How do other animals think about the world? How are their capacities similar to (or different from) our own? We answer these questions by studying the psychology of semi-free-ranging primate populations living at several different sites across the world.
Evolutionary variation in cognition and behavior
Why do some animals solve problems differently from others? A major focus of our research is understanding how variation in cognitive abilities—including decision-making, memory, and social cognition—relates to different species’ natural history, including ecology and social structure. This allows us to understand the evolutionary processes shaping cognition in general, as well as in the human lineage specifically.
- Rosati, A.G. (2017). Foraging cognition: reviving the ecological intelligence hypothesis. Trends in Cognitive Sciences.
- Rosati, A.G. (2017). Chimpanzee cognition and the roots of the human mind. Chimpanzees and Human Evolution.
- Rosati, A.G. (2017). Decisions under uncertainty: Preferences, biases, and choice. APA Handbook of Comparative Psychology.
- Santos, L.R. & Rosati, A.G. (2015). The evolutionary origins of human decision-making. Annual Review of Psychology.
See all publications about evolutionary variation.
Decision-making, executive control, and memory
Animals face complex complex foraging problems every day: they must remember the location of valuable resources such as food or mates, make trade-offs between potential payoffs and temporal and energetic costs, and deal with an unpredictable changes. What cognitive skills do different species use to deal with their ecological world, and have humans evolved unique abilities for decision-making and self-control?
- Rosati, A.G., & Santos, L.R (2016). Spontaneous metacognition in rhesus monkeys. Psychological Science.
- Rosati, A.G. & Hare, B. (2016). Reward type modulates human risk preferences. Evolution and Human Behavior.
- Warneken, F. & Rosati, A.G. (2015). Cognitive capacities for cooking in chimpanzees. Proceedings of the Royal Society B.
- Rosati, A.G., Rodriguez, K., & Hare, B. (2014). The ecology of spatial memory in four lemur species. Animal Cognition.
See all publications about decision-making and executive control.
See all publications about memory.
Social cognition and cooperation
For gregarious species like most primates, social interactions with conspecifics can influence all aspects of daily life. For example, foraging requires competing (or cooperating) with others who are trying to solve the same sorts of problems. This component of our research focuses on the psychological skills that primates use to think about and predict others’ behavior, as well as how social interactions shape their decision-making and foraging strategies.
- Rosati, A.G., DiNicola, L., & Buckholtz, J.W. (in press). Chimpanzee cooperation is fast, and independent from self-control. Psychological Science.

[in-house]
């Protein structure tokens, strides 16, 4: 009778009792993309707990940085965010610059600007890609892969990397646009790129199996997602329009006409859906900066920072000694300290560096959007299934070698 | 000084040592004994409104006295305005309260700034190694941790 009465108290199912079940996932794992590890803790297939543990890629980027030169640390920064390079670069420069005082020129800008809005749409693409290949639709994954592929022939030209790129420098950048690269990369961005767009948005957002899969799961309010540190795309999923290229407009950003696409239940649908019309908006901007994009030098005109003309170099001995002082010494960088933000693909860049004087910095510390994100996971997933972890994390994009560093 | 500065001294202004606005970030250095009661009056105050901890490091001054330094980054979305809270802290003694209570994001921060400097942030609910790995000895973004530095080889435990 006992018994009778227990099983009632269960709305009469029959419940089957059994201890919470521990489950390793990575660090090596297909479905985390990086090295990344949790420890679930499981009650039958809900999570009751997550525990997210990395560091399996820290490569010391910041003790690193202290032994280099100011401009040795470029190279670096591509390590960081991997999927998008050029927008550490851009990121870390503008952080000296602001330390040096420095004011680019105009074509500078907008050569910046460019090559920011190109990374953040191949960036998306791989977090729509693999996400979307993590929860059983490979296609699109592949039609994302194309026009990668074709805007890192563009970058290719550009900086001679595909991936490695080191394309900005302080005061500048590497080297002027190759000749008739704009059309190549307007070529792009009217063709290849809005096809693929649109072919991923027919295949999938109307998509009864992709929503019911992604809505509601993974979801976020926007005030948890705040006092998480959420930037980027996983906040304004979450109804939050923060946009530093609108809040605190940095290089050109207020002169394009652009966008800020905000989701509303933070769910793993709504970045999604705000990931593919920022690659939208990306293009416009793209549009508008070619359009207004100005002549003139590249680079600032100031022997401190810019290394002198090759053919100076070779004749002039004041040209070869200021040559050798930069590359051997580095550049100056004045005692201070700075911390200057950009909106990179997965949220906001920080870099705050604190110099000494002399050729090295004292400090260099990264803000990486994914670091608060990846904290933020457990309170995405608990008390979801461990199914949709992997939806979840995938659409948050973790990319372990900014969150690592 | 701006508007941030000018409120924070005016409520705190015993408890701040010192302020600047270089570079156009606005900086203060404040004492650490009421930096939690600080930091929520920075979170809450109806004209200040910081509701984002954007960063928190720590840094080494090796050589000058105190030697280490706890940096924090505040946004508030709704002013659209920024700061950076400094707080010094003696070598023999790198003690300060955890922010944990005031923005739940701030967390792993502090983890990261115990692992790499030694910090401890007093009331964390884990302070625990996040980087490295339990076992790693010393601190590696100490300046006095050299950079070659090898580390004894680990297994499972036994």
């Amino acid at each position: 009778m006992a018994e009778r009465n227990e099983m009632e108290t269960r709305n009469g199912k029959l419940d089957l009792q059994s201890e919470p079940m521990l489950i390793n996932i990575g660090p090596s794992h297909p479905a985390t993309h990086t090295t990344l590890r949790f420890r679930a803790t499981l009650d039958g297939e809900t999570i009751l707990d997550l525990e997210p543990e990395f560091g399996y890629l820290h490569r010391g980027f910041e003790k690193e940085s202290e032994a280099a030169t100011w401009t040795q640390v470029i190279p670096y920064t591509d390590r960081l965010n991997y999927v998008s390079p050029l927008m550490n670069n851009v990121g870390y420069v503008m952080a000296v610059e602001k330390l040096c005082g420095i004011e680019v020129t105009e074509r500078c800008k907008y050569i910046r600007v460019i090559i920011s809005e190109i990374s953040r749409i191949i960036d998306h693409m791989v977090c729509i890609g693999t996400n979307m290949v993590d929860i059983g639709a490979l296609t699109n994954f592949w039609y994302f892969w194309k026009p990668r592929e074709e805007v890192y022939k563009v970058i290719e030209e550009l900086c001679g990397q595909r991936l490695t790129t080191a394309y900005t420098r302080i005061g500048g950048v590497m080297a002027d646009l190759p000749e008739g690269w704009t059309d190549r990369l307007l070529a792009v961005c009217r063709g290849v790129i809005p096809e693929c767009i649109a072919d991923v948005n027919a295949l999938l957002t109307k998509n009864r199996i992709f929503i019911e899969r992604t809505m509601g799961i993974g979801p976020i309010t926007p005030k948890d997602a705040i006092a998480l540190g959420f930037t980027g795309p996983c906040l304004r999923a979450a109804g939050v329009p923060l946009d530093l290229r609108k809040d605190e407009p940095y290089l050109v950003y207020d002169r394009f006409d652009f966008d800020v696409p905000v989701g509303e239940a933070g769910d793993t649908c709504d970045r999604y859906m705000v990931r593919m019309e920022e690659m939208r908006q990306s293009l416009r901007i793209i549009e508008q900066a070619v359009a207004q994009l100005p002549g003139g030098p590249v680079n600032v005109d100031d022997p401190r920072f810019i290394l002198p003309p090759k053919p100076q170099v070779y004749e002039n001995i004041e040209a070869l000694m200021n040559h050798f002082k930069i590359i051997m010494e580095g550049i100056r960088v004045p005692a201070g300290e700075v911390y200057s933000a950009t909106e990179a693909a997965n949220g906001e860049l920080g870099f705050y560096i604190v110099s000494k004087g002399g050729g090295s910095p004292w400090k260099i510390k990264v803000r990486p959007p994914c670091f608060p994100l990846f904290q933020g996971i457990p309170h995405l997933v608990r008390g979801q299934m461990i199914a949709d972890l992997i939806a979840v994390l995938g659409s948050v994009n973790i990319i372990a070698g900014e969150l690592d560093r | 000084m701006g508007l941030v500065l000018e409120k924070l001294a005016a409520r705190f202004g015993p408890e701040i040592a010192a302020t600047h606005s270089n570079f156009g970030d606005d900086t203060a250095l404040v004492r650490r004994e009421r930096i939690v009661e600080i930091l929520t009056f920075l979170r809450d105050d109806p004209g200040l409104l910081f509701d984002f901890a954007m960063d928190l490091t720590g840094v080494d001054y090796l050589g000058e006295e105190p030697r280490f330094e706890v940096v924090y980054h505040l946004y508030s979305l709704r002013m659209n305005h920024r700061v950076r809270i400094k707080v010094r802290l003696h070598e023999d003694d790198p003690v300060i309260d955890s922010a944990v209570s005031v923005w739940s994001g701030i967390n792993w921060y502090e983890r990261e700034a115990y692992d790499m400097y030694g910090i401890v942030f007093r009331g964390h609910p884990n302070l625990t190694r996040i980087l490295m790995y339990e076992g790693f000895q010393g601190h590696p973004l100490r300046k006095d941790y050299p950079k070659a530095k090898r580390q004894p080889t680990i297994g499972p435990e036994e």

- Rosati, A.G., Arre, A.M, Platt, M.L., & Santos, L.R. (2016). Rhesus monkeys show human-like changes in gaze following across the lifespan. Proceedings of the Royal Society B.
- Leimgruber, K.L., Rosati, A.G., & Santos, L.R. (2016). Capuchins punish those who have more. Evolution and Human Behavior.
- Rosati, A.G. & Hare, B. (2012). Decision-making across social contexts: competition increases preferences for risk in chimpanzees and bonobos. Animal Behaviour.
See all publications about social cognition.
Comparative development and aging
Humans exhibit distinct life-history patterns compared to other primates–including an extended juvenile period and long total lifespan–and these developmental shifts may be important for the emergence of human-unique cognition. Studies of development and aging in other species are therefore critical to understand human evolution. Our work on chimpanzee aging is funded by the National Institutes of Aging.
- Rosati, A.G., Arre, A.M., Platt, M.L., & Santos, L.R. (2018). Developmental shifts in social cognition: socioemotional biases across the lifespan in rhesus monkeys. Behavioral Ecology and Sociobiology, 72: 63
- Rosati, A.G. & Santos, L.R. (2017). Tolerant Barbary macaques maintain juvenile levels of social attention into old age, but despotic rhesus macaques do not. Animal Behaviour.
- Rosati, A.G., Wobber, V., Hughes, K., & Santos, L.R. (2014). Comparative developmental psychology: How is human cognitive development unique? Evolutionary Psychology.
- Rosati, A. G., & Hare, B. (2012). Chimpanzees and bonobos exhibit divergent spatial memory development. Developmental Science.
See all publications about development and aging.
Primate welfare and conservation
All species of nonhuman great apes are endangered due to habitat loss, human encroachment, and the bushmeat and pet trades. We conduct research on how the public perceives the conservation status of primates, as well as how to best promote primate well-being across contexts.
- Stokes, R., Tully, G., & Rosati, A.G. (2018). Pan African Sanctuary Alliance: Securing a future for the African great apes. International Zoo Yearbook.
- Stokes, R., Tully, G., & Rosati, A.G. (2017). Pan African Sanctuary Alliance: Primate welfare, conservation, and research. African Primates.
- Rosati, A. G., Herrmann, E., Kaminski, J., Krupenye, C., Melis, A. P., Schroepfer, K., Tan, J., et al. (2013). Assessing the psychological health of captive and wild apes: A response to Ferdowsian et al. (2011). Journal of Comparative Psychology.
- Schroepfer, K. K., Rosati, A. G., Chartrand, T., & Hare, B. (2011). Use of “entertainment” chimpanzees in commercials distorts public perception regarding their conservation status. PLoS One.
See all publications about welfare and conservation.